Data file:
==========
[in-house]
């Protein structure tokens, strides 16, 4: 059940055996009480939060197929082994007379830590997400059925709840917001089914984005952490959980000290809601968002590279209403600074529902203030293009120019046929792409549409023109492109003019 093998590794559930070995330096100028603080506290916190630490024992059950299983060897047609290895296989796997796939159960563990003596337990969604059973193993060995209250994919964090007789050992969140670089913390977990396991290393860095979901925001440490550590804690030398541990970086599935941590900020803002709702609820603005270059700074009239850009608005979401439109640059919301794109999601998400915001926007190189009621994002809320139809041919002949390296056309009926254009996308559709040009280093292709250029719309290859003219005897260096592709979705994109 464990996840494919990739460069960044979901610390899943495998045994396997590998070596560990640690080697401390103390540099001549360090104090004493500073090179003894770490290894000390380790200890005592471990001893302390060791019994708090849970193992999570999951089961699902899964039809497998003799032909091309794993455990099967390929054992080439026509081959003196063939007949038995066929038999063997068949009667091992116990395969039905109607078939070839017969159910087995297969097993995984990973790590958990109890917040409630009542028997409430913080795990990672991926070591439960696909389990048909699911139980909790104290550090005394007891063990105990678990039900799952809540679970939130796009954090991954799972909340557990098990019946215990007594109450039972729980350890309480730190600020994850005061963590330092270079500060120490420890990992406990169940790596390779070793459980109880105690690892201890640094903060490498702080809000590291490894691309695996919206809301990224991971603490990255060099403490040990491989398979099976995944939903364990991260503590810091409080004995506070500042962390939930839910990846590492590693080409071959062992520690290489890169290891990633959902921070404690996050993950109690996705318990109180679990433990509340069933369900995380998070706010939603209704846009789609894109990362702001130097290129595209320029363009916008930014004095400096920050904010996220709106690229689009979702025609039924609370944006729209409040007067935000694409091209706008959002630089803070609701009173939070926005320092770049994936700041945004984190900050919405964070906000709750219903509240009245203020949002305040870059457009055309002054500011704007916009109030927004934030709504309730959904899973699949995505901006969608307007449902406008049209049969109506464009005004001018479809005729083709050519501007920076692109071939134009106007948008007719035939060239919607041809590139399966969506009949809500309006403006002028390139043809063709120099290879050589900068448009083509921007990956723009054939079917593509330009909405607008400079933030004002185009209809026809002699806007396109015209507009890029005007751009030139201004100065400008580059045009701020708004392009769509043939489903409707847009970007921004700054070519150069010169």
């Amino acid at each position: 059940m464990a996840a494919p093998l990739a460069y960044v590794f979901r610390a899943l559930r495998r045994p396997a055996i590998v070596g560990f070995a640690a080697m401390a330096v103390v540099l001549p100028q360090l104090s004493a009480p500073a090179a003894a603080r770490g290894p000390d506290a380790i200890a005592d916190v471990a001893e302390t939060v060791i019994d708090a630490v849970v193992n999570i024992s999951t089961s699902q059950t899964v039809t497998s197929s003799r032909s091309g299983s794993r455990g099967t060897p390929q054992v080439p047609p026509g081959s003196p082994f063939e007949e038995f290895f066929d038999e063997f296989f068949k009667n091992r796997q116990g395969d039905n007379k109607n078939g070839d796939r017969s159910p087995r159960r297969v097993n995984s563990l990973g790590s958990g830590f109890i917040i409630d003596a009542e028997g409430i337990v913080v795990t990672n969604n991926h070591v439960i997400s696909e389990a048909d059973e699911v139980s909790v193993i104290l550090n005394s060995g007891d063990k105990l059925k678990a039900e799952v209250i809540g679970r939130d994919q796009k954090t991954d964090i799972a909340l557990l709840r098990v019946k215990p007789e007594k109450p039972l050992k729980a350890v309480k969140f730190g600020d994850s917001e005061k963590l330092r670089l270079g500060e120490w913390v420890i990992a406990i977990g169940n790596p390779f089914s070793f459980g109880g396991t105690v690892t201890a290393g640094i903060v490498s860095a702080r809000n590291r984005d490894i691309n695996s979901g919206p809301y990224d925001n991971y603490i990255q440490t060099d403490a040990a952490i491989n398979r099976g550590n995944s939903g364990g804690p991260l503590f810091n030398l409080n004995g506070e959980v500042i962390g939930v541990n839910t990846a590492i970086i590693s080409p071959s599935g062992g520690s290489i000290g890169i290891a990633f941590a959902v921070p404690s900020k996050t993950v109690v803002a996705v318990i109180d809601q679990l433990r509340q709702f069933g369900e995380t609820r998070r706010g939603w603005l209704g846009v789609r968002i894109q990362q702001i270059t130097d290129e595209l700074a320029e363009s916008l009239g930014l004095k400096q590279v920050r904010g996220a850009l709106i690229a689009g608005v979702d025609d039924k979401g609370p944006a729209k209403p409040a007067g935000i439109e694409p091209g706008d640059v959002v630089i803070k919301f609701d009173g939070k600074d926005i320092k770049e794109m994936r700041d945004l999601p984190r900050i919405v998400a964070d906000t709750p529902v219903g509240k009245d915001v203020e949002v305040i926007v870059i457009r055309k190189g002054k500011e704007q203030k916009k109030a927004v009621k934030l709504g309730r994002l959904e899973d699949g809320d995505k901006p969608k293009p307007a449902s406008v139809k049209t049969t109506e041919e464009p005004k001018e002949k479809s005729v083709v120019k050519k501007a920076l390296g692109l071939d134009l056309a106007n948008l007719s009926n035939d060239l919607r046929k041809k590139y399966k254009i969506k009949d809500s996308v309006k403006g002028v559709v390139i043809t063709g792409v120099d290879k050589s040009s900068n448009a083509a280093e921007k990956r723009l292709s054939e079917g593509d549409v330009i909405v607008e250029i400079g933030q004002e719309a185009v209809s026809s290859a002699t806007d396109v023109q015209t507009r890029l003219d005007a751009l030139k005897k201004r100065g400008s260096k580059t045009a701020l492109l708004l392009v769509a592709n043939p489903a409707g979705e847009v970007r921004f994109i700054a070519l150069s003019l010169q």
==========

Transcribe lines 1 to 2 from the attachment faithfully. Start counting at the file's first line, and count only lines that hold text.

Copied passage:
[in-house]
């Protein structure tokens, strides 16, 4: 059940055996009480939060197929082994007379830590997400059925709840917001089914984005952490959980000290809601968002590279209403600074529902203030293009120019046929792409549409023109492109003019 093998590794559930070995330096100028603080506290916190630490024992059950299983060897047609290895296989796997796939159960563990003596337990969604059973193993060995209250994919964090007789050992969140670089913390977990396991290393860095979901925001440490550590804690030398541990970086599935941590900020803002709702609820603005270059700074009239850009608005979401439109640059919301794109999601998400915001926007190189009621994002809320139809041919002949390296056309009926254009996308559709040009280093292709250029719309290859003219005897260096592709979705994109 464990996840494919990739460069960044979901610390899943495998045994396997590998070596560990640690080697401390103390540099001549360090104090004493500073090179003894770490290894000390380790200890005592471990001893302390060791019994708090849970193992999570999951089961699902899964039809497998003799032909091309794993455990099967390929054992080439026509081959003196063939007949038995066929038999063997068949009667091992116990395969039905109607078939070839017969159910087995297969097993995984990973790590958990109890917040409630009542028997409430913080795990990672991926070591439960696909389990048909699911139980909790104290550090005394007891063990105990678990039900799952809540679970939130796009954090991954799972909340557990098990019946215990007594109450039972729980350890309480730190600020994850005061963590330092270079500060120490420890990992406990169940790596390779070793459980109880105690690892201890640094903060490498702080809000590291490894691309695996919206809301990224991971603490990255060099403490040990491989398979099976995944939903364990991260503590810091409080004995506070500042962390939930839910990846590492590693080409071959062992520690290489890169290891990633959902921070404690996050993950109690996705318990109180679990433990509340069933369900995380998070706010939603209704846009789609894109990362702001130097290129595209320029363009916008930014004095400096920050904010996220709106690229689009979702025609039924609370944006729209409040007067935000694409091209706008959002630089803070609701009173939070926005320092770049994936700041945004984190900050919405964070906000709750219903509240009245203020949002305040870059457009055309002054500011704007916009109030927004934030709504309730959904899973699949995505901006969608307007449902406008049209049969109506464009005004001018479809005729083709050519501007920076692109071939134009106007948008007719035939060239919607041809590139399966969506009949809500309006403006002028390139043809063709120099290879050589900068448009083509921007990956723009054939079917593509330009909405607008400079933030004002185009209809026809002699806007396109015209507009890029005007751009030139201004100065400008580059045009701020708004392009769509043939489903409707847009970007921004700054070519150069010169």